France Presidential Election 2017: Turnout heads towards 80 percent as voters flock to booths
Turnout in the French presidential election was on track to be around 80 percent, polling groups estimated on Sunday.
French voters flocked to the polls under heavy security Sunday in the first round of a highly unpredictable presidential election seen as vital for the future of the ailing European Union. Turnout in the French presidential election was on track to be around 80 percent, polling groups estimated on Sunday, which would put it in line with 2012 and confound fears of high abstention levels.
In the late afternoon (1500 GMT), turnout was 69.42 percent, according to official data, one of its highest levels in 40 years.
Far-right leader Marine Le Pen and centrist Emmanuel Macron are the favourites to progress to a run-off on May 7 but the race is too close to call in a deeply divided country.
Le Pen, the 48-year-old leader of the anti-immigration National Front (FN), hopes to capitalise on security fears that were catapulted to the fore of the campaign after the fatal shooting on Thursday of a policeman on Paris's Champs Elysees avenue claimed by the Islamic State group.
Aiming to ride a wave of populism that carried Donald Trump to the White House and led Britain to vote for Brexit, Le Pen wants France to abandon the euro and also intends to call a referendum on withdrawing from the EU.
Observers predict a Le Pen victory could be a fatal blow for the EU, already weakened by Britain's "Brexit" vote to leave.
Macron, 39, is seeking to become France's youngest ever president and has campaigned on a strongly pro-EU and pro-business platform.
Riding the crest of a worldwide shift away from established political parties, the former banker and economy minister formed his own movement, "En Marche" (On the Move), that he says is "neither to the left nor to the right."
But polls show scandal-tainted conservative candidate Francois Fillon, a former prime minister, and hard-left firebrand Jean-Luc Melenchon are also in with a fighting chance of finishing first or second in order to reach the all-important second round.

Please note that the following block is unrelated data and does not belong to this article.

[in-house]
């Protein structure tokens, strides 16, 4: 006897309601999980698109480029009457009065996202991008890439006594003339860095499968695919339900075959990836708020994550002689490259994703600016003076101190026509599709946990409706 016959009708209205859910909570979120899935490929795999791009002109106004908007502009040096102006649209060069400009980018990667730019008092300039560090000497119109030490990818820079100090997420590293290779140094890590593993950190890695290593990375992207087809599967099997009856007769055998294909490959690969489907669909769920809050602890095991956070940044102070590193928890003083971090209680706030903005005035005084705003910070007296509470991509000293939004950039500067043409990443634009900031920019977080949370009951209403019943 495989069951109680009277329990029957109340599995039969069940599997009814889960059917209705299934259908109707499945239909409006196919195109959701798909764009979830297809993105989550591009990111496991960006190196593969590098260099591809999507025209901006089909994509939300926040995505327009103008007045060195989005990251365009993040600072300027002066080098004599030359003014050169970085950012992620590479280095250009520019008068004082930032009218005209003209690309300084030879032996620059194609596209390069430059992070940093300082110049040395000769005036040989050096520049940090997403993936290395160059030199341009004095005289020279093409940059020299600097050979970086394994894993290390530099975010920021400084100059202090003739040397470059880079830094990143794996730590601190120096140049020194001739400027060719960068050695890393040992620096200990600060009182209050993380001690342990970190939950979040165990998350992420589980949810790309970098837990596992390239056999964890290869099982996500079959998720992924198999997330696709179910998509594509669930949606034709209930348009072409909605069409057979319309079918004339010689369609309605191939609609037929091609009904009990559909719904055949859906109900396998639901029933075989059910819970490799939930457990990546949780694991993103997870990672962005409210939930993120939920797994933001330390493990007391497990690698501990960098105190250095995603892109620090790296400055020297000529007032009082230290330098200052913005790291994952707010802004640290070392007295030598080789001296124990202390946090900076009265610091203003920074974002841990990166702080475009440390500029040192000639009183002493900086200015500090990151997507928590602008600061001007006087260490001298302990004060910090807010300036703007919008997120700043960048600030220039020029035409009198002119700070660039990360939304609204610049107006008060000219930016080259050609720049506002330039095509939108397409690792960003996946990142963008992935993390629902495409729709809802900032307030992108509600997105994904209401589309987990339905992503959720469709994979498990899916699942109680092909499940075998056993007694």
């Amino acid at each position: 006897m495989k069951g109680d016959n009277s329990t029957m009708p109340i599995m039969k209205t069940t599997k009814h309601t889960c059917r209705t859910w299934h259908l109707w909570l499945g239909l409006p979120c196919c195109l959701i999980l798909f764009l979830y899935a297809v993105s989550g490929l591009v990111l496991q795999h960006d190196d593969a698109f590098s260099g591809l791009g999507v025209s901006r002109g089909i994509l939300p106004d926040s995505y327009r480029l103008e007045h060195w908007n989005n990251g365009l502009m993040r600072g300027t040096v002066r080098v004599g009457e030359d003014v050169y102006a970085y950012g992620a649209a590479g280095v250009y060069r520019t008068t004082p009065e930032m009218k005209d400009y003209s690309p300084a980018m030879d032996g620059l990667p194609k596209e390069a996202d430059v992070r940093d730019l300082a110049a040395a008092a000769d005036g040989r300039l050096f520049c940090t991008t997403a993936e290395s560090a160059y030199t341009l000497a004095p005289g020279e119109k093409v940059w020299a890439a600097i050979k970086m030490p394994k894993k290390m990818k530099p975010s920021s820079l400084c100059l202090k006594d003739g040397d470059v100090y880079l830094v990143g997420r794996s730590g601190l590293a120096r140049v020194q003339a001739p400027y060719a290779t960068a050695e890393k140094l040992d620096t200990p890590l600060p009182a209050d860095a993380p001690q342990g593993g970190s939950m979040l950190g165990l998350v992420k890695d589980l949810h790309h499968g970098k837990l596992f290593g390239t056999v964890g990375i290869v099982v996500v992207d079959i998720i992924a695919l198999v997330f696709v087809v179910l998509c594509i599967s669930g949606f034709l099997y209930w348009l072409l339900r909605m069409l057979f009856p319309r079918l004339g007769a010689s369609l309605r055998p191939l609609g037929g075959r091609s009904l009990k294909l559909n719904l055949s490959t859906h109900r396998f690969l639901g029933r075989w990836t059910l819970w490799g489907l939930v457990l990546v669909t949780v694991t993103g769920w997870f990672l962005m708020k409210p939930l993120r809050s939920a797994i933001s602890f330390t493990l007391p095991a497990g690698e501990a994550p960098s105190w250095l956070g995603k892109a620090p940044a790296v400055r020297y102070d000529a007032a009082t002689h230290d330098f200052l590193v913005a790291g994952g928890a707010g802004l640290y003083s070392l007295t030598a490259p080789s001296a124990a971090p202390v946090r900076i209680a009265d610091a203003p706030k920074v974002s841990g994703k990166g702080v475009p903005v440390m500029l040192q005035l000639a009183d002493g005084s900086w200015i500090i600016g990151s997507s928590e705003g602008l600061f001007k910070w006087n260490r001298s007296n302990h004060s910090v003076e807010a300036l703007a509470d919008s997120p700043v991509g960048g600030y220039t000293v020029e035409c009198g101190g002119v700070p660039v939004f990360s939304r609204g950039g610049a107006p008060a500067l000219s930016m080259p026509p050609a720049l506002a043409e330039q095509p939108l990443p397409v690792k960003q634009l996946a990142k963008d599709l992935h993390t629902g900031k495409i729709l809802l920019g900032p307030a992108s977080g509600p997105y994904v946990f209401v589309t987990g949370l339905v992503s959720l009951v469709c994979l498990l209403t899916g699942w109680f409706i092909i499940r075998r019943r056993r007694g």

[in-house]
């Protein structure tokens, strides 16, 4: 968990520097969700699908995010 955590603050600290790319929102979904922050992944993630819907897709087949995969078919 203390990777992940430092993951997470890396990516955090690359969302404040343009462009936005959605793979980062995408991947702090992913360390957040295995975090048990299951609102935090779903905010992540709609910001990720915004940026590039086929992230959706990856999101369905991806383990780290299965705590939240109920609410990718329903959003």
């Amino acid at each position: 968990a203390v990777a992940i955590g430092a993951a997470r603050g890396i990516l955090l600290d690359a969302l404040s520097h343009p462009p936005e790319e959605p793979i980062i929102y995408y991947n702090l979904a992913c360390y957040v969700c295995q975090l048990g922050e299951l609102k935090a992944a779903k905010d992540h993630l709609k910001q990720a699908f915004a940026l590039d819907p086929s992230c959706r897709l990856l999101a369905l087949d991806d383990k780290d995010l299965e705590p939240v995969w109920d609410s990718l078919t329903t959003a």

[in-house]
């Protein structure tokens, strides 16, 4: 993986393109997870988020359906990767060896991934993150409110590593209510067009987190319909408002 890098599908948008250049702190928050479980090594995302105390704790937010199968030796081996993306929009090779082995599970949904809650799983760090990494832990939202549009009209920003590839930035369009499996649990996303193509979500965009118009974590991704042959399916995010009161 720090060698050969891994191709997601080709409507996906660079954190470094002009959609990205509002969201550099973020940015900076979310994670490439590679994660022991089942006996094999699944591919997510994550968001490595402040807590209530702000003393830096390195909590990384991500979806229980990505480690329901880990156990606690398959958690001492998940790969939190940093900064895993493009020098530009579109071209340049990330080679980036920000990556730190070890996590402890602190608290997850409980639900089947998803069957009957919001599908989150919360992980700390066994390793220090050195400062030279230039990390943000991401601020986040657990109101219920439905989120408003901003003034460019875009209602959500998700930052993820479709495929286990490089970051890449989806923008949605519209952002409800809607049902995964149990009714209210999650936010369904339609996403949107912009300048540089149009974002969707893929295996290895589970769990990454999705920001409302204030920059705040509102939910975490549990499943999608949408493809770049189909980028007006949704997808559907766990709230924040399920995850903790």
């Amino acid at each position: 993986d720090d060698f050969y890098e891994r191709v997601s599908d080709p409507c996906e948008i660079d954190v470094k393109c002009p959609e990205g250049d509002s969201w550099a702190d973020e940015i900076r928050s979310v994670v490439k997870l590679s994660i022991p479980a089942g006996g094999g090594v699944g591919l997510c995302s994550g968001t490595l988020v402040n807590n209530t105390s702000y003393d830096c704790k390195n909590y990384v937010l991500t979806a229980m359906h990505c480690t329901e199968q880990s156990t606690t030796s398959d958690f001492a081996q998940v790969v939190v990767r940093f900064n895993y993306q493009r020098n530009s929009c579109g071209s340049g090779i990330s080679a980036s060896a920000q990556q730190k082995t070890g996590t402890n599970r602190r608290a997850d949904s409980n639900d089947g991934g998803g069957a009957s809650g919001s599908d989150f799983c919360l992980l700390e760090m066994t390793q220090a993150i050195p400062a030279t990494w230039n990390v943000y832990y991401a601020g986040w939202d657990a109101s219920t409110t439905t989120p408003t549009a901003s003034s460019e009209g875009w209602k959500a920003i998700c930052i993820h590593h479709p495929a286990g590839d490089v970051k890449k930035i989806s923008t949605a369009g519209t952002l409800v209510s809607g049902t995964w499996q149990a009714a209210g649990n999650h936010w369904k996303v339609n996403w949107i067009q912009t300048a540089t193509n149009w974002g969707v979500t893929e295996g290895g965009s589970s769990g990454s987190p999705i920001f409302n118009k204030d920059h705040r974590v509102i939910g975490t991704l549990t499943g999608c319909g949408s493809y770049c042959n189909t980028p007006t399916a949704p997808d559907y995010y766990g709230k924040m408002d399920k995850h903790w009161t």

Le Pen cast her ballot in Henin-Beaumont, a former coal-mining town in northern France that has an FN mayor.
Macron voted in the chic northern seaside resort of Le Touquet with wife Brigitte, his former high school teacher who is 25 years his senior. Fillon and Melenchon both voted in Paris.
At midday, turnout on a bright spring day was up slightly compared with the same time in 2012 -- when a total 79.48 percent of the electorate cast ballots -- seemingly defying forecasts of a record low participation rate.
Nearly 47 million people are eligible to vote in the eurozone's second biggest economy.
Most polling stations will close at 1700 GMT, with those in major cities shutting an hour later. First projected results are expected shortly afterwards.
In the wake of the policeman's killing on Thursday, 50,000 police and 7,000 soldiers have been deployed around France to protect voters.
The terror attack was the latest in a bloody series that have cost more than 230 lives since 2015.
Guy Belkechout, a 79-year-old pensioner who was voting in the working-class Parisian suburb of Trappes, said he was concerned.
"Security issues influenced me after the attacks. Candidates who want fewer security measures, who want to reduce the police's powers, have not got my vote," he told AFP.
Analysts were divided over whether Thursday's attack would sway voters in a country that has begun to take the jihadist threat in its stride.
In the aftermath of the shooting, Le Pen called for France to "immediately" take back control of its borders from the EU and deport all foreigners on a terror watchlist.
"If it were to benefit someone, that would clearly be Marine Le Pen who has dominated this issue throughout the campaign, or Francois Fillon," said Adelaide Zulfikarpasic of the BVA polling institute.
Hajaf Erhamani, a 39-year-old teaching assistant from the well-heeled Paris suburb of Sevres, said she was more worried about the economy and the slew of ethics scandals that marred the campaign.
"You can't trust politicians these days. On the left and the right, they're stealing from us," she complained.
Several voters told AFP they had voted tactically in a bid to keep the far right out of power.
Closely watched around the world, the French campaign has been full of twists and turns.
A race that began with the surprise nomination of Fillon as right-wing candidate in November shifted into higher gear in December when unpopular Socialist President Francois Hollande decided not to seek re-election.
Hollande's five years in office have been dogged by a sluggish economy and the constant terror threat.
After voting in Tulle, central France, Hollande said "democracy is stronger than all else", in a reference to the Champs Elysees attack.
Fillon was the early frontrunner until his support waned after he was charged following accusations he gave his British-born wife a fictitious job as his parliamentary assistant for which she was paid nearly 700,000 euros ($750,000) of public money.
Though there are four main contenders in the election, a total of 11 candidates are taking part.
The candidate for the governing Socialists, Benoit Hamon, was a distant fifth going into the final weekend.
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